The SDM is going to add the MSR_DRAM_ENERGY_STATUS  MSR in an upcoming edition. But the value may be zero... I'm not sure if it requires bios support.

The value of 0.8 watts seems reasonable but I really am just guessing. It seems like, if you are running a peak memory bandwidth test such as stream or Intel MLC (memory latency checker) then the value should be higher... maybe like 3-5 watts per DIMM... but again, I'm guessing. There is a DRAM power estimation paper from Micron (TN41_01DDR3_Power.pdf) that mentions ~0.5 Watt per device. I just skimmed the pdf.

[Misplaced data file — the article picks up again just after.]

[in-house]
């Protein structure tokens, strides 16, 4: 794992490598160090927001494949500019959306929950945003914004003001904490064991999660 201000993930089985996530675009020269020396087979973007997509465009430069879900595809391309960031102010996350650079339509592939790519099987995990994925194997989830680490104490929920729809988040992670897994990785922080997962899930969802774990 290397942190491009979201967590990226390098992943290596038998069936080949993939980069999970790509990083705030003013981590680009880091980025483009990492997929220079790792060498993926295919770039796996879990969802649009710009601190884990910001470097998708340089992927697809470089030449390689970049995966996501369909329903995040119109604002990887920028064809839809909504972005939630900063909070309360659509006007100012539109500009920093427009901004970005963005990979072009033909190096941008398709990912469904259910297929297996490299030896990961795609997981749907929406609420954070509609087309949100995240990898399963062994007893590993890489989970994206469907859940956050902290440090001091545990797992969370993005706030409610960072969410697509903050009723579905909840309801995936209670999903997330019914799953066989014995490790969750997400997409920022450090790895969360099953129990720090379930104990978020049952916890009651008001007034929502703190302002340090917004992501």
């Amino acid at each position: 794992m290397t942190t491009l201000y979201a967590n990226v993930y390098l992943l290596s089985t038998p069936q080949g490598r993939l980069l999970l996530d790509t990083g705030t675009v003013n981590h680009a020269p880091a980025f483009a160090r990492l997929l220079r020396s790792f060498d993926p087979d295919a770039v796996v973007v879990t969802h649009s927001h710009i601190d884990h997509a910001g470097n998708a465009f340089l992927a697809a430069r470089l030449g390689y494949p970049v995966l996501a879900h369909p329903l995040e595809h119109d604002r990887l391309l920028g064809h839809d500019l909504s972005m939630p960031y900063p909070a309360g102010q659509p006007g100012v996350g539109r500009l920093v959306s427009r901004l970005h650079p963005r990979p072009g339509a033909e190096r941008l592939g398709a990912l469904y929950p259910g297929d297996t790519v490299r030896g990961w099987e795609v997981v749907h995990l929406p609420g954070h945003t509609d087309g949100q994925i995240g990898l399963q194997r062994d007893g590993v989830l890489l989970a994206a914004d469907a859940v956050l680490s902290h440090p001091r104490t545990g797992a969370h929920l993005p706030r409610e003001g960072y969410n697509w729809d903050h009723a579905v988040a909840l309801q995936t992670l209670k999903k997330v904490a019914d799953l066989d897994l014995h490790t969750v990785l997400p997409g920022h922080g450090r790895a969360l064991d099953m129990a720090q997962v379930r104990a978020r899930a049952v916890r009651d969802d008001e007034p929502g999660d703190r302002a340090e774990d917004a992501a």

Pat

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New Contributor I
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 Well, seems that DF_DM is 06_3CH. Does it change anything?

      processor type  = primary processor (0)
      family          = Intel Pentium Pro/II/III/Celeron/Core/Core 2/Atom, AMD Athlon/Duron, Cyrix M2, VIA C3 (6)
      model           = 0xc (12)
      stepping id     = 0x3 (3)
      extended family = 0x0 (0)
      extended model  = 0x3 (3)

Well, I will run some benchmarks on it during the next days and try to understand if the values are reasonable on non-idle situations.

If you find something new to warn me about this RAPL weird situation, post please :)

I'm thankful for the help.